I was in Sydney for The Apology on February 13, 2008, and I was 20 years off being born when the Freedom Riders took to country New South Wales in the mid 1960s aiming to highlight and protest against racial discrimination.
But since moving to NSW’s central-west I can come to the conclusion that both events and the ensuing years have done pretty much bugger-all in changing the majority of country NSW’s white population’s views and prejudices towards Indigenous Australians.
Having lived in the country for the past six months I have frequently heard the words “coon”, “abo” and even “nigger” used to describe members of the local Aboriginal population. Not to the faces of Aboriginal people, mind you, but among fellow white employees and white friends.
That’s probably the main difference one can point to - back in the 60s the racism the protestors were targeting was clear: Moree Baths not allowing black children to swim; Walgett RSL refusing returned Aboriginal soldiers entry to the club. Nowadays, it’s an undercurrent that bubbles to the surface every now and then.
The galling, and indeed astounding, thing is how these horrid words are used. They aren’t the punch lines of jokes, offensive as that may be, but are part of everyday parlance. It is, among many, an accepted way of referring to Aboriginal Australians out here, provided there are none around.
When I first arrived in Bathurst, I’d been warned about Aboriginal youths roaming the streets at night committing acts of unprovoked violence upon unwary drinkers. I was warned of this by a (white) friend who doesn’t use racist language to describe Indigenous Australians. However, in expressing my dismay at how someone can commit an unprovoked assault, it was explained to me by another (white) Bathurst local that “they’re coons - that’s all they do”.
It is true that there is a higher proportion of non-domestic violence related assaults allegedly committed by Indigenous Australians in the Bathurst area - 1.9 per cent of the Indigenous population were persons of interest in these incidents in 2008, compared with 0.7 percent of the rest of the population. Still, 262 of the 288 incidents, or 91 per cent, of these kinds of assaults in the area were allegedly committed by non-Indigenous people.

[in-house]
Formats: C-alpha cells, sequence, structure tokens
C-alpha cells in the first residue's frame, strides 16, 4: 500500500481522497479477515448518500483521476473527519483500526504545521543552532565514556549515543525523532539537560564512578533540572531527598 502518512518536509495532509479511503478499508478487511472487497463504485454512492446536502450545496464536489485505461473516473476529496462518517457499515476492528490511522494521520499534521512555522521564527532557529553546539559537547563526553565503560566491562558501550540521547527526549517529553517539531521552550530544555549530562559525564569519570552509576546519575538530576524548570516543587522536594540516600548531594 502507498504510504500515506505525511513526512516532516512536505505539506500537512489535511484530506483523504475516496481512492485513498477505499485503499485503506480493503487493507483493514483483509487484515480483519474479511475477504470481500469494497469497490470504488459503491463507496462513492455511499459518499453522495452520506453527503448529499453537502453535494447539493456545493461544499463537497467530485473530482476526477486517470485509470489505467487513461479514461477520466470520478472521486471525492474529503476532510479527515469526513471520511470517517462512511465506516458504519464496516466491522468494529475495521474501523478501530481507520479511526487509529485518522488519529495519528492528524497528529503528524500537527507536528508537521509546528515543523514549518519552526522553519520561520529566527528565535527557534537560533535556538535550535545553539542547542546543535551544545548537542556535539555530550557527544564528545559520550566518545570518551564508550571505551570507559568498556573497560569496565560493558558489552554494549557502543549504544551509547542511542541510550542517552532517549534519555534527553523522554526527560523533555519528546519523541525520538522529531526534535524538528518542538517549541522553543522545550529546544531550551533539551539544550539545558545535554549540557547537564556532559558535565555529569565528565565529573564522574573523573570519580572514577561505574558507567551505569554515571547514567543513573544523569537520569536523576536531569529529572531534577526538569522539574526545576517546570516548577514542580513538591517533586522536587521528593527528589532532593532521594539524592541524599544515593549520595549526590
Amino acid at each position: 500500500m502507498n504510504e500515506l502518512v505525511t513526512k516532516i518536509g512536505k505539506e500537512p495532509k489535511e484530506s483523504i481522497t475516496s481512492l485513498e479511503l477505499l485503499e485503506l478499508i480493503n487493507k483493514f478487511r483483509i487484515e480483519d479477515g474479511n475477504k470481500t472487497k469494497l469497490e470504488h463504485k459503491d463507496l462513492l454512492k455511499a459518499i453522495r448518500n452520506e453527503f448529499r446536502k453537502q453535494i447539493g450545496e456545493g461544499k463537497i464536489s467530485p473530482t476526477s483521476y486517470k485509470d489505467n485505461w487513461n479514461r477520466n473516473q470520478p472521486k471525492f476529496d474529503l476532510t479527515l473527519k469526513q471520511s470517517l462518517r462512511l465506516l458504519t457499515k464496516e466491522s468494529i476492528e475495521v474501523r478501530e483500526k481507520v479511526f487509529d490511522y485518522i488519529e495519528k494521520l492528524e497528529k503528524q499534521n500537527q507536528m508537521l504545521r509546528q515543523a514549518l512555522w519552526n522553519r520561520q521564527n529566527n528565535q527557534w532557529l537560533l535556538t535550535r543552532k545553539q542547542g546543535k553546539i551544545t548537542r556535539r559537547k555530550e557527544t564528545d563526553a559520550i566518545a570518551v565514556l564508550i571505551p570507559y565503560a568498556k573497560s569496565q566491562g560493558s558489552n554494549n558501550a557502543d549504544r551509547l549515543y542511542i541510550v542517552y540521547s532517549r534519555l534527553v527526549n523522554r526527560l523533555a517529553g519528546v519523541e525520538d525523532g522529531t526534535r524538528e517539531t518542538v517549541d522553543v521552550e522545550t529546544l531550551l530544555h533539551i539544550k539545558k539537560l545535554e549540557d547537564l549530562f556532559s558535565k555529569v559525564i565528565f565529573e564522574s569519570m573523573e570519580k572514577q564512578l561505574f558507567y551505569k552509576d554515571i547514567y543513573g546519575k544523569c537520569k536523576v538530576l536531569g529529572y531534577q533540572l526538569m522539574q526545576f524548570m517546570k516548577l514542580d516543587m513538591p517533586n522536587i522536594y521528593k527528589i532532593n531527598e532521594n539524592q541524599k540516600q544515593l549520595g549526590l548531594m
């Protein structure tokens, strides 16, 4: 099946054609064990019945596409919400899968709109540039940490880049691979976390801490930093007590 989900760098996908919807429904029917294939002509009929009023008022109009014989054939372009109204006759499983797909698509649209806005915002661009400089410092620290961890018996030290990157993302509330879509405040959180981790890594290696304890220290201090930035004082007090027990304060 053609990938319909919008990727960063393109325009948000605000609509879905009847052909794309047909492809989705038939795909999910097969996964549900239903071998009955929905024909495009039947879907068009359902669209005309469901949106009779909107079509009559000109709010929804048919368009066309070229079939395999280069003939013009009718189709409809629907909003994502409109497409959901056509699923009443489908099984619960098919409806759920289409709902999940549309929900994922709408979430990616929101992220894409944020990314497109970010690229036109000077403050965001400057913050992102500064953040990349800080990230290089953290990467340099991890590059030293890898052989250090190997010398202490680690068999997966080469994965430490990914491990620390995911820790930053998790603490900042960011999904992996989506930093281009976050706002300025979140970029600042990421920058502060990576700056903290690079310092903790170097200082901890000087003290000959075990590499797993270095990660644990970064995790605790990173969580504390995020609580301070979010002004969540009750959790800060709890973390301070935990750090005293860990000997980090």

In 2008, NSW’s Aboriginal unemployment rate was 20.6 per cent, compared to the state average for all persons of 4.6 per cent. Statistics by area are difficult to come by.
In Bathurst the prominent agriculture, mining and energy industries keep many workers out of sight of the general population. Regardless, it is extremely rare, in my anecdotal experience, to come across an Aboriginal person working in the town.
The retail, service, hospitality, and education industries, the industries I’ve had the most contact with, are devoid of any significant Aboriginal presence, certainly shy of the 3.6 per cent of the total population.
While both of my, and I assume all, workplaces claim to be an Equal Employment Opportunity employer, none of my colleagues are Aboriginal. I can’t foresee an Aboriginal Australian being employed at either of my work places considering the racist language used by senior staff.
One incident in particular confirmed this belief.
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